by George E. Mattson
An exerpt from his new book: “Dynamic Uechi-ryu Karate”
This passage in the book deals with the concept of “A mind like water” as it applies to dealing with violence. When Paul Verge asked me the question about how an average person reacts to danger, I felt this segment might help answer the question.
There is no reason why you cannot perform a kata, drill, exercise and spar without consciously thinking about what you just did and what you have to do! Get in the middle of your “self” and “live in the now”. My uncle Ed Radke was a Marine in the second world war. He was wounded during the battle of Iwo Jima when his unit landed on the beach in February, 1945. During the month-long battle that helped seal Japan’s surrender, 20,000 Japanese soldiers and 7000 US Marines died! I remember him telling me, years later, how he reacted on the first day. Naturally, everyone in his unit was scared and nervous. As the PT boats approached the beach, many of his buddies were in a state of shock. Some had never been in combat before. Ed had been in action, but this battle was different. He had the feeling that he wasn’t going to make it through the day. The sky was ablaxe with rocket fire from our navy. The enemy was strafing the PT boats with everthing they had.
What stuck in my memory was his vivid description of his first few minutes on the beach. Although many lives were lost during the landing, most of his unit made it to cover. Ed’s heart was racing and his mind was disoriented and sending mixed signals to his body. Part of him wanted to burrow into the ground and stay there until the end of the war. Another message told him to turn and swim back to the ship. He was convinced that his body was paralyzed, regardless of what direction he took.
A voice penetrated through the confusion and noise, yelling for the unit to move forward. In what probably amounted to only a few seconds, Ed remembers entering a void that stretched out those few seconds into what felt like an eternity. He had this complete and utter reconciliation with the situation. . . he was going to die! Simple, fact. He was a physically functioning dead man! Once this realization sunk in, a calmness overcame him that stayed with him throughout the battle. Once he accepted the fact that he was a dead man, there was no need to worry about getting through the day. He simply functioned, using the skills taught to him by the Marine Corp. and his own superb physical conditioning.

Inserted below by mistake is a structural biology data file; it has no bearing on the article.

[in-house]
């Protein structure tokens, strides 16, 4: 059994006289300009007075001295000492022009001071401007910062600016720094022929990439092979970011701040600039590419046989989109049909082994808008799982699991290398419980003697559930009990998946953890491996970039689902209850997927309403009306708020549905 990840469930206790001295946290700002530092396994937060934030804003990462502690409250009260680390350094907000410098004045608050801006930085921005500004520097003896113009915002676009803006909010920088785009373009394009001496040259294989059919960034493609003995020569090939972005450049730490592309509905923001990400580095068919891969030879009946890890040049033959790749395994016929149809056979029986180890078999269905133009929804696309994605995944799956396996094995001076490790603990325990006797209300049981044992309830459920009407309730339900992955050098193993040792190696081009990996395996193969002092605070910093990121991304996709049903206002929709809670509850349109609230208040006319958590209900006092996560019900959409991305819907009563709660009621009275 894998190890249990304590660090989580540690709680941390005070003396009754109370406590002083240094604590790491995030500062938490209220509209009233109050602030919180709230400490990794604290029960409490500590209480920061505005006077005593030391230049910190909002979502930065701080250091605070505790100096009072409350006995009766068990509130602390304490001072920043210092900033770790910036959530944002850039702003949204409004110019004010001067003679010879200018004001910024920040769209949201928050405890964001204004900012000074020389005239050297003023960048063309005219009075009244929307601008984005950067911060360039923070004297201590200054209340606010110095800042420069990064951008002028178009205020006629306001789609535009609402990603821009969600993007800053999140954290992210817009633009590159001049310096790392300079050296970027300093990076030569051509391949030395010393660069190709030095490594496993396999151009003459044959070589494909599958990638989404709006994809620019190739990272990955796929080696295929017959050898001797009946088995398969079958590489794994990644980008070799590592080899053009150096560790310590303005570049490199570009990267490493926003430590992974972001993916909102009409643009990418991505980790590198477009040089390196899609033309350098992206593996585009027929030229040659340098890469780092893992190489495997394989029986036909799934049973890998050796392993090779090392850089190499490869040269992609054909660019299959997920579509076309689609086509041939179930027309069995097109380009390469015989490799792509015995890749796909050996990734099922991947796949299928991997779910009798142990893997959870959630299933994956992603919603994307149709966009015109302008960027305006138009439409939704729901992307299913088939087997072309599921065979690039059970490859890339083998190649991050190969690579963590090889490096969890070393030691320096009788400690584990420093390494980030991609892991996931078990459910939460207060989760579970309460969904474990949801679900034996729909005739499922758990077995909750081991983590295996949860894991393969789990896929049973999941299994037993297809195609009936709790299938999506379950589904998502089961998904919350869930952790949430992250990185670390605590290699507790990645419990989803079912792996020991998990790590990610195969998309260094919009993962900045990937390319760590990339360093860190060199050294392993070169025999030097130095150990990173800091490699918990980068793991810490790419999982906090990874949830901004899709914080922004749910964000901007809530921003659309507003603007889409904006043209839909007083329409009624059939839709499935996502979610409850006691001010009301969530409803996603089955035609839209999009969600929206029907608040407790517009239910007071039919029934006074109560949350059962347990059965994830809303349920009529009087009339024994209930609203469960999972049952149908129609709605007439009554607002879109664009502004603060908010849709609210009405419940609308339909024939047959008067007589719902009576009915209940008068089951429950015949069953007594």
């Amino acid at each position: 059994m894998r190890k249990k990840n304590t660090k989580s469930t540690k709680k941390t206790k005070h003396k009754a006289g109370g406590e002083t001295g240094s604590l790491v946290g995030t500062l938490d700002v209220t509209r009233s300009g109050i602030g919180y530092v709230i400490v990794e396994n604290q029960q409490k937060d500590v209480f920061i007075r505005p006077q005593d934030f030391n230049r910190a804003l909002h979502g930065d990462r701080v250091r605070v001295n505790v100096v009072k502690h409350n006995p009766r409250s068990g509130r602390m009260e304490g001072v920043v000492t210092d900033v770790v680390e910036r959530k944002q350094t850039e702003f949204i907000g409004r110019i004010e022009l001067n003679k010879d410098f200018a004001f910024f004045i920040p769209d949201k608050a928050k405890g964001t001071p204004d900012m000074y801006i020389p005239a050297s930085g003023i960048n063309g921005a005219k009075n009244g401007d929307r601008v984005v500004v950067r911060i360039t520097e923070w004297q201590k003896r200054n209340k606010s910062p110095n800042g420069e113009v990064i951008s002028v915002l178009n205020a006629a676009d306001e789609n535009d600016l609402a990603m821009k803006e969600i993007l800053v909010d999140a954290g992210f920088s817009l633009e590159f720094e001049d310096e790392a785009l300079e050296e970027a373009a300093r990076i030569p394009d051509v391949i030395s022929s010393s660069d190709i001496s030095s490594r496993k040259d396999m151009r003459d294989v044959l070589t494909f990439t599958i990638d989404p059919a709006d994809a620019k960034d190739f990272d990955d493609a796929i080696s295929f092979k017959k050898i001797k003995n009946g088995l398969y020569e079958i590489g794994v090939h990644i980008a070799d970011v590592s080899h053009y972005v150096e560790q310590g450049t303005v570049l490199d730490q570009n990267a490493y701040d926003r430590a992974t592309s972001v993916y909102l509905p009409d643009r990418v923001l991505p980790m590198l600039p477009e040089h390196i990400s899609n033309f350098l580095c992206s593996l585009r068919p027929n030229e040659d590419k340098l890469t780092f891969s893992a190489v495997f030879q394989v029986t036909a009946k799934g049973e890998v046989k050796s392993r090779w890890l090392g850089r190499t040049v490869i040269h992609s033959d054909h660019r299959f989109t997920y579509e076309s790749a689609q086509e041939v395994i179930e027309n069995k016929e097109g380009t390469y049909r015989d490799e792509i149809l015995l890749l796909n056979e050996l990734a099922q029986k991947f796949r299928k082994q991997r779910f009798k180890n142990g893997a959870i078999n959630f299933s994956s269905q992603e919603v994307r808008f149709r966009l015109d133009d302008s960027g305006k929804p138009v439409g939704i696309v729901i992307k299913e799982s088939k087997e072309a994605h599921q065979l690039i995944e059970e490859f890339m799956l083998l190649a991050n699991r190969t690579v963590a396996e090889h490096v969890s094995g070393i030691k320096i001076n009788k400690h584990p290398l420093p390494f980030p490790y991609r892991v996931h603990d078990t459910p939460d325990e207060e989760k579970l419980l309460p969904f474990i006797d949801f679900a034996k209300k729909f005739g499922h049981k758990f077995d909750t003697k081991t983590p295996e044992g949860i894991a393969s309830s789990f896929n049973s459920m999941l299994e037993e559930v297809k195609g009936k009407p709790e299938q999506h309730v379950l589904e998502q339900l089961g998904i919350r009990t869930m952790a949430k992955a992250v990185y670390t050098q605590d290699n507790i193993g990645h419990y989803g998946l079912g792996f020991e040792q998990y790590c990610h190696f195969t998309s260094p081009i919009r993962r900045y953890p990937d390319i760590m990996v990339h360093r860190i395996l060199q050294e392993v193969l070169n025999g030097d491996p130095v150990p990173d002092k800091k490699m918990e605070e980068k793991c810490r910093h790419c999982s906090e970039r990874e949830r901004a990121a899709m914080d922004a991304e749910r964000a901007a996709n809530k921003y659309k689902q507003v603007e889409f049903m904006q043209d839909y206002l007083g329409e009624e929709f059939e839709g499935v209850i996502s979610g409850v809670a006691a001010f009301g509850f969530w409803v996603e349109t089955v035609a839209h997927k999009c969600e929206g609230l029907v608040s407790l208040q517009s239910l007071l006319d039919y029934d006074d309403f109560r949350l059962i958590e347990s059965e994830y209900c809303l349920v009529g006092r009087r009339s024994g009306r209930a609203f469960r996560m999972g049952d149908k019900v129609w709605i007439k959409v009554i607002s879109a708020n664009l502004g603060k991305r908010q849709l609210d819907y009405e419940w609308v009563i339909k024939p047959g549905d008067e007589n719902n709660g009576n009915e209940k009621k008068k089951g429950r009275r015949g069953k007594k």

Once he entered this state of mind, he discovered a near superhuman effort possible. Everything he did was performed on automatic. His “thingking” brain was turned off! This feeling lasted until after he was hit and was picked up by medics. He lost the “no-mindedness” once he discovered that there was a chance for his survival! Then all the familiar feelings of fear returned.
Ed’s experience surfaced in my memory after my teacher told me the story of two samurai who were involved in a death duel. I forget the details of the fight, except that one of the Samurai was a vastly superior swordsman and should have won easily. The less experienced fighter, recognizing his battle was lost before it began, accepted the inevitable outcome. The superior fighter, knowing he was a better fighter, believed he would survive the fight. The superior Samurai was fighting in a tentative manner, obviously trying to get the match over, but without getting injured himself.
The other Samurai, not concerned about living, fought gallantly and was actually succeeding in gaining an advantage. Now the irony. . . Once the less experienced fighter became aware that he had a chance of winning this battle, his consciousness returned. He might get out of this alive! Now, functioning on equal emotional levels, the physically superior fighter easily killed his opponent.
I’m not suggesting that we face danger with the thought . . .”I am dead!” However, the same, no-mindedness that Ed experienced through fear and the inexperienced Samurai mustered through acceptance of the inevitable, we can learn through Sanchin. Like so many other strange and foreign phenomenon that we experience in karate, amny elude us until something happens to draw our attention to it, at which point we can begin to perfect it. Ed thought he was crazy when he entered the sacred “no-mind” zone, that martial artist spend many years trying to achieve.